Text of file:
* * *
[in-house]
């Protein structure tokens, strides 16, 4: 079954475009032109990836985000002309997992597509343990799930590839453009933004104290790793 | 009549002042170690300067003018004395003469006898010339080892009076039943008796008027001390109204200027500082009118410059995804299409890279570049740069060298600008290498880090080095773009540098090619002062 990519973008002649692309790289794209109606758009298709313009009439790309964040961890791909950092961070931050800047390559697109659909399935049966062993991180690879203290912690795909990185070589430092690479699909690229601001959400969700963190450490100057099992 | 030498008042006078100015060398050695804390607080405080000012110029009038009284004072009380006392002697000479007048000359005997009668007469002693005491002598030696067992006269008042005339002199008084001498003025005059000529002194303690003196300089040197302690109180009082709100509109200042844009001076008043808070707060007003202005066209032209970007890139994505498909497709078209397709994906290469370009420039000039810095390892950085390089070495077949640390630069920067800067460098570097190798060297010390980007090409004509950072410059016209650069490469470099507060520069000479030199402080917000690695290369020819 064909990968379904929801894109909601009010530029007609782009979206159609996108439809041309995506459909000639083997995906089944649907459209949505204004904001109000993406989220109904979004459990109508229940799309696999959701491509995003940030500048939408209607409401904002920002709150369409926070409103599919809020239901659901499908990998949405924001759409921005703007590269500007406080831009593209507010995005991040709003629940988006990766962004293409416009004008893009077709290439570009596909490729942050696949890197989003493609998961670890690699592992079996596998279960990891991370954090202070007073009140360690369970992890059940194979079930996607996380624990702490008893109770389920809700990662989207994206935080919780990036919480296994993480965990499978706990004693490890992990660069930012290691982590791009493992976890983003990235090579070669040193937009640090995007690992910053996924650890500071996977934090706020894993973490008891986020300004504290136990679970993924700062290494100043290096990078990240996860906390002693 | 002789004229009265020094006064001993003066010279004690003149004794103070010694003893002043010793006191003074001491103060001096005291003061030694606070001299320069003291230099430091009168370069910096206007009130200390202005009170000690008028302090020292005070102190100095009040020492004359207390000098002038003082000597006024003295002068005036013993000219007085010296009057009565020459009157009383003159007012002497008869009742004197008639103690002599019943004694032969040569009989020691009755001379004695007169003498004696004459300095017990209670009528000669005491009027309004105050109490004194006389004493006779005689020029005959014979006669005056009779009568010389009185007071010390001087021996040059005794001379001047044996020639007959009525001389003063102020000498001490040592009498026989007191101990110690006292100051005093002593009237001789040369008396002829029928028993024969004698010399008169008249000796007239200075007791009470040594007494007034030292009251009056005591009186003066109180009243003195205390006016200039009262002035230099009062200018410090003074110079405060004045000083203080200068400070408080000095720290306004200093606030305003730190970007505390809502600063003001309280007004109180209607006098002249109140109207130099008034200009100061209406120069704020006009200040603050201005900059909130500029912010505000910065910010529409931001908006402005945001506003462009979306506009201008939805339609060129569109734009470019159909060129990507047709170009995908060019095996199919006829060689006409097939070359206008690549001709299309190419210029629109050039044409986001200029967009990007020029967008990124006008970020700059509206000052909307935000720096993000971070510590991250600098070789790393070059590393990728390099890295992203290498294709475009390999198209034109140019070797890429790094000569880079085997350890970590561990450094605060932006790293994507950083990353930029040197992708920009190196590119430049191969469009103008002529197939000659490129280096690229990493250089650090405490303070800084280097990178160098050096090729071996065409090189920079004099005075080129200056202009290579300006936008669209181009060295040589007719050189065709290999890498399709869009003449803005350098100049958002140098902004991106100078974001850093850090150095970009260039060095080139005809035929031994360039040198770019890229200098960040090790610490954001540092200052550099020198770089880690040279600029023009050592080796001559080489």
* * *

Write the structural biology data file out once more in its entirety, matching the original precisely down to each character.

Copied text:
[in-house]
């Protein structure tokens, strides 16, 4: 079954475009032109990836985000002309997992597509343990799930590839453009933004104290790793 | 009549002042170690300067003018004395003469006898010339080892009076039943008796008027001390109204200027500082009118410059995804299409890279570049740069060298600008290498880090080095773009540098090619002062 990519973008002649692309790289794209109606758009298709313009009439790309964040961890791909950092961070931050800047390559697109659909399935049966062993991180690879203290912690795909990185070589430092690479699909690229601001959400969700963190450490100057099992 | 030498008042006078100015060398050695804390607080405080000012110029009038009284004072009380006392002697000479007048000359005997009668007469002693005491002598030696067992006269008042005339002199008084001498003025005059000529002194303690003196300089040197302690109180009082709100509109200042844009001076008043808070707060007003202005066209032209970007890139994505498909497709078209397709994906290469370009420039000039810095390892950085390089070495077949640390630069920067800067460098570097190798060297010390980007090409004509950072410059016209650069490469470099507060520069000479030199402080917000690695290369020819 064909990968379904929801894109909601009010530029007609782009979206159609996108439809041309995506459909000639083997995906089944649907459209949505204004904001109000993406989220109904979004459990109508229940799309696999959701491509995003940030500048939408209607409401904002920002709150369409926070409103599919809020239901659901499908990998949405924001759409921005703007590269500007406080831009593209507010995005991040709003629940988006990766962004293409416009004008893009077709290439570009596909490729942050696949890197989003493609998961670890690699592992079996596998279960990891991370954090202070007073009140360690369970992890059940194979079930996607996380624990702490008893109770389920809700990662989207994206935080919780990036919480296994993480965990499978706990004693490890992990660069930012290691982590791009493992976890983003990235090579070669040193937009640090995007690992910053996924650890500071996977934090706020894993973490008891986020300004504290136990679970993924700062290494100043290096990078990240996860906390002693 | 002789004229009265020094006064001993003066010279004690003149004794103070010694003893002043010793006191003074001491103060001096005291003061030694606070001299320069003291230099430091009168370069910096206007009130200390202005009170000690008028302090020292005070102190100095009040020492004359207390000098002038003082000597006024003295002068005036013993000219007085010296009057009565020459009157009383003159007012002497008869009742004197008639103690002599019943004694032969040569009989020691009755001379004695007169003498004696004459300095017990209670009528000669005491009027309004105050109490004194006389004493006779005689020029005959014979006669005056009779009568010389009185007071010390001087021996040059005794001379001047044996020639007959009525001389003063102020000498001490040592009498026989007191101990110690006292100051005093002593009237001789040369008396002829029928028993024969004698010399008169008249000796007239200075007791009470040594007494007034030292009251009056005591009186003066109180009243003195205390006016200039009262002035230099009062200018410090003074110079405060004045000083203080200068400070408080000095720290306004200093606030305003730190970007505390809502600063003001309280007004109180209607006098002249109140109207130099008034200009100061209406120069704020006009200040603050201005900059909130500029912010505000910065910010529409931001908006402005945001506003462009979306506009201008939805339609060129569109734009470019159909060129990507047709170009995908060019095996199919006829060689006409097939070359206008690549001709299309190419210029629109050039044409986001200029967009990007020029967008990124006008970020700059509206000052909307935000720096993000971070510590991250600098070789790393070059590393990728390099890295992203290498294709475009390999198209034109140019070797890429790094000569880079085997350890970590561990450094605060932006790293994507950083990353930029040197992708920009190196590119430049191969469009103008002529197939000659490129280096690229990493250089650090405490303070800084280097990178160098050096090729071996065409090189920079004099005075080129200056202009290579300006936008669209181009060295040589007719050189065709290999890498399709869009003449803005350098100049958002140098902004991106100078974001850093850090150095970009260039060095080139005809035929031994360039040198770019890229200098960040090790610490954001540092200052550099020198770089880690040279600029023009050592080796001559080489």